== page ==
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Expert Review

Skoda Fabia Estate (2018 - ) review

The Fabia estate adds a larger boot to Skoda’s small hatchback, and in doing so creates a very roomy and practical small car that doesn’t really have any direct rivals.

The Auto Trader expert verdict:


Estate versions of superminis aren’t exactly common – in fact, we reckon the Skoda Fabia Estate is pretty much in a class of its own. It’s a little more expensive than the hatch equivalent and it’s not exactly glamorous but as a no-nonsense, practical car it fits the bill and embodies Skoda’s good value, no-nonsense image.

Reasons to buy:

  • tickEfficient engines
  • tickComfortable ride
  • tickLoads of space

At a glance:

Running costs for a Skoda Fabia

The estate version of the Fabia costs roughly a thousand pounds more than the hatchback equivalent like for like but, given its unique combination of compact size and practicality, that’s not too bad and it’s still a very affordable car. It doesn’t get the cheap to insure entry-level engine of the hatch either but running costs will still be low and all models sit in the same affordable CO2 and tax band.
Expert rating: 4/5

Reliability of a Skoda Fabia

Skoda has a very good reputation for reliability and sits in the top half of Warranty Direct’s Reliability Index in the overall manufacturer ratings. Their data for the Fabia, specifically, refers to an older model, but it too gets a good mark. The respected JD Power Vehicle Dependability Study has even better news, Skoda near the very top of the ratings. In both studies Skoda ranks much higher than its Volkswagen parent company and higher also than its SEAT sister brand, which is impressive given the Fabia uses many common parts. All this means that we’re confident that the new Fabia shouldn’t cause owners too many problems. If you want further reassurance you can upgrade the standard three-year warranty to a four- or five-year one for a small extra cost.
Expert rating: 5/5

Safety for a Skoda Fabia

All models of the latest Fabia get Skoda’s Front Assist automatic emergency braking, which will intervene if you don’t react to an impending accident. There are six airbags and two Isofix child seat mounting points in the back. Other new safety systems are available on the updated Fabia, but you’ll have to pay for them. These include Blind Spot Detection, which will keep an electronic eye out for cars lurking in your periphery, and Rear Traffic Alert, which lets you know of approaching vehicles when reversing out of a blind space.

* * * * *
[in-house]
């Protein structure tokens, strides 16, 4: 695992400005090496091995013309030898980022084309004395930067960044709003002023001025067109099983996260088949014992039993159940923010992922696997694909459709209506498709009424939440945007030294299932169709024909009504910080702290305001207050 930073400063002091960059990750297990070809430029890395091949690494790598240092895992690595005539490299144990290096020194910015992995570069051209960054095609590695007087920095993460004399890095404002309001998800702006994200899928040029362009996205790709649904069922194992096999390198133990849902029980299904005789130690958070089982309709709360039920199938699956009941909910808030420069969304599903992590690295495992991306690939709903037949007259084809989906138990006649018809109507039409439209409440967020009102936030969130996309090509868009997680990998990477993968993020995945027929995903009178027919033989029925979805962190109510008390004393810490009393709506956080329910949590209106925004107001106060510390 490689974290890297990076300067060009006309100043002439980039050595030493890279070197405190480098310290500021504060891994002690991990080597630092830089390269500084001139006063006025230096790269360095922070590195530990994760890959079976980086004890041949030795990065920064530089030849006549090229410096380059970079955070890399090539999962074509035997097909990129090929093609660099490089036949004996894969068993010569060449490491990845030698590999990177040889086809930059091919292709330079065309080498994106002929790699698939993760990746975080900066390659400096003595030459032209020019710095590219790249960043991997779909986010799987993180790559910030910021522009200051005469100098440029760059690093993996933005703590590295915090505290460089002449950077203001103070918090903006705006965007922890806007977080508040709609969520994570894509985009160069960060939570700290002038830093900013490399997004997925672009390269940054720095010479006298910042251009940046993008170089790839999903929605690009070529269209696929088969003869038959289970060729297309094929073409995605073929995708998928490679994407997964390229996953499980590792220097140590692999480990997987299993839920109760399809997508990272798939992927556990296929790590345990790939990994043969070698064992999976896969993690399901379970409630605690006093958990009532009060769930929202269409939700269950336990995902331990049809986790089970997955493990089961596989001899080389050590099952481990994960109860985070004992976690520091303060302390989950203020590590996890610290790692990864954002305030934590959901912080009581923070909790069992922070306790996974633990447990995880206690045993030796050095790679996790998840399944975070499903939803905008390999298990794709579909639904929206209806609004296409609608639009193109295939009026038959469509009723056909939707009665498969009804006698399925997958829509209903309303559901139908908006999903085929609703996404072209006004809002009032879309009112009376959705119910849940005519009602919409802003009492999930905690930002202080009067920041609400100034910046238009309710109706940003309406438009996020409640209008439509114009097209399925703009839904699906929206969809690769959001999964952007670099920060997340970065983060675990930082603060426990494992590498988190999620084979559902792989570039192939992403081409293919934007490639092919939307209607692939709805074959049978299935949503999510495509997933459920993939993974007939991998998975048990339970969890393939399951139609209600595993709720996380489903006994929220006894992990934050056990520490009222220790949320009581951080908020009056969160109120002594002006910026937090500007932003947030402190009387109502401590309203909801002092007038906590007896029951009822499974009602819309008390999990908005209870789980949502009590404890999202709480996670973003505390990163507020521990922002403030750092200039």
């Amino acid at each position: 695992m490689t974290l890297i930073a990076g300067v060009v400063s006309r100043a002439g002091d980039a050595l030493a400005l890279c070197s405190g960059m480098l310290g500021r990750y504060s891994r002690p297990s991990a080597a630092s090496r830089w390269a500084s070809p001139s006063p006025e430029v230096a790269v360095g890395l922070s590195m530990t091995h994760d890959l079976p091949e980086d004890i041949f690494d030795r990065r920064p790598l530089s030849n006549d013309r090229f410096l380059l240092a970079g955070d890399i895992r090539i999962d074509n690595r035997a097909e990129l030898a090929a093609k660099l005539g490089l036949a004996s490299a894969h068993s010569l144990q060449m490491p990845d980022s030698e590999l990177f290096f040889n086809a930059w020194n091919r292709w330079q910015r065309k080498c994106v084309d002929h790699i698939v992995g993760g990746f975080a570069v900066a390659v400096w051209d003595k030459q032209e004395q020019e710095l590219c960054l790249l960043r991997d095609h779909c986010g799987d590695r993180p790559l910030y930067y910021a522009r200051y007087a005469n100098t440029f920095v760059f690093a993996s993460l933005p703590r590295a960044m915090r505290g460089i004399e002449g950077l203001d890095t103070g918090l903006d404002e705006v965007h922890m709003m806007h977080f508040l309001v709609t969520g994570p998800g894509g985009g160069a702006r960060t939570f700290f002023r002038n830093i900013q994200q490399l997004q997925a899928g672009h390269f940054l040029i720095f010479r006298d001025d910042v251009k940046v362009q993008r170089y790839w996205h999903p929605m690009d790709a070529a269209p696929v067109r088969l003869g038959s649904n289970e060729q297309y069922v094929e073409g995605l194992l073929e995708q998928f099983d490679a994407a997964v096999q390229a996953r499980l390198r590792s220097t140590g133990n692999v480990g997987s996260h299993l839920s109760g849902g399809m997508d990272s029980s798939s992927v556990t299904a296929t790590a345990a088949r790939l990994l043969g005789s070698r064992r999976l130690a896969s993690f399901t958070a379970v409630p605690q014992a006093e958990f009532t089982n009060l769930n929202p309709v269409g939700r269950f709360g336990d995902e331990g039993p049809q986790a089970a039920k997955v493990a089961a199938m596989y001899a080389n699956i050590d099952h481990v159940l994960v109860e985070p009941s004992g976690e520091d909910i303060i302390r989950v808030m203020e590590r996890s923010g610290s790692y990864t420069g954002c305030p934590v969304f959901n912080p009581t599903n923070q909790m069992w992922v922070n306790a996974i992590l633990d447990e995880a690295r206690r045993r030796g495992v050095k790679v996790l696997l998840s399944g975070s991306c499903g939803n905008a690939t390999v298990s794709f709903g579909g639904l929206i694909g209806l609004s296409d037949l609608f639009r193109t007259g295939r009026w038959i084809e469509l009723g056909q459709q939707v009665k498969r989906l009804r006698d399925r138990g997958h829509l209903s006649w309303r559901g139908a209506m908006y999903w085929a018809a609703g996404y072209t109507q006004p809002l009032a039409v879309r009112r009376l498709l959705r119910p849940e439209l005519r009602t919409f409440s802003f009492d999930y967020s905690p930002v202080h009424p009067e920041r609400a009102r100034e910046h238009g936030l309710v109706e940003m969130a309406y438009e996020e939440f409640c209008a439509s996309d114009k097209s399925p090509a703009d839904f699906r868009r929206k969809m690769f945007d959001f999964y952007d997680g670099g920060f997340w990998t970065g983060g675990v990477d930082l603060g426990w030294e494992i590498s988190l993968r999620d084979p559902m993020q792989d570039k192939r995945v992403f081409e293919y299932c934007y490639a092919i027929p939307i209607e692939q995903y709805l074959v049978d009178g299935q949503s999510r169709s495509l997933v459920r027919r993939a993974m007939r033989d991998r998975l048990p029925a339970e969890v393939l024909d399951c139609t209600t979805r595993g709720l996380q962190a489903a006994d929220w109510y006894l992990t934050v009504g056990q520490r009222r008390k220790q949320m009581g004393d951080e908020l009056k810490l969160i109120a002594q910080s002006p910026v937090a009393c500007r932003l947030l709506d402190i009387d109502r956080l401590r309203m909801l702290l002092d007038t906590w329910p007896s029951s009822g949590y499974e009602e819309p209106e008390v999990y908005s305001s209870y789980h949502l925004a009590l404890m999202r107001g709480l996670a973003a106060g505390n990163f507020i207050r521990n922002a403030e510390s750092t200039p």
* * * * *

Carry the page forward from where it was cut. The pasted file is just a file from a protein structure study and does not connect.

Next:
Expert rating: 4/5

How comfortable is the Skoda Fabia

Safe to say, the Fabia Estate is built for comfort and not speed but that’s fine and totally fits the car’s intended purpose. Cornering isn’t the sharpest and the steering is pretty light and vague but, again, that’s fine and makes the little Skoda a relaxing drive. The functional interior isn’t fancy either but it feels well screwed together and built to last. It’s decently spacious, the steering wheel adjusts for height and reach and headroom is good front and back. And the boxy shape means a huge amount of space inside pretty much unique in the sector, the only real rival being the Dacia Logan MCV which is bigger but feels considerably cheaper.
Expert rating: 4/5

Features of the Skoda Fabia

The interior of the Fabia is best described as functional and acceptable, with an unremarkable but inoffensive design and materials that are of decent, if not spectacular quality. Tech-wise there are three different infotainment systems available, depending on which version you buy, but all operate in a broadly similar way through a 6.5-inch touchscreen, and are simple to navigate. The top two systems – called Swing Plus and Amundsen – feature Apple CarPlay and Android Auto, and all have DAB radio and Bluetooth connectivity.
Expert rating: 3/5

Power for a Skoda Fabia

With two variations on the same three-cylinder 1.0-litre petrol engine the line-up is pretty simple. Both are turbocharged, meaning what power there is comes in with a commendable rush. The lower-powered one comes with a five-speed manual while the 110-horsepower version has a more flexible six-speed and is a whole second faster by the benchmark 0-62mph sprint. In the real world that makes it a more viable choice if you’ll be doing more motorway miles.
Expert rating: 3/5

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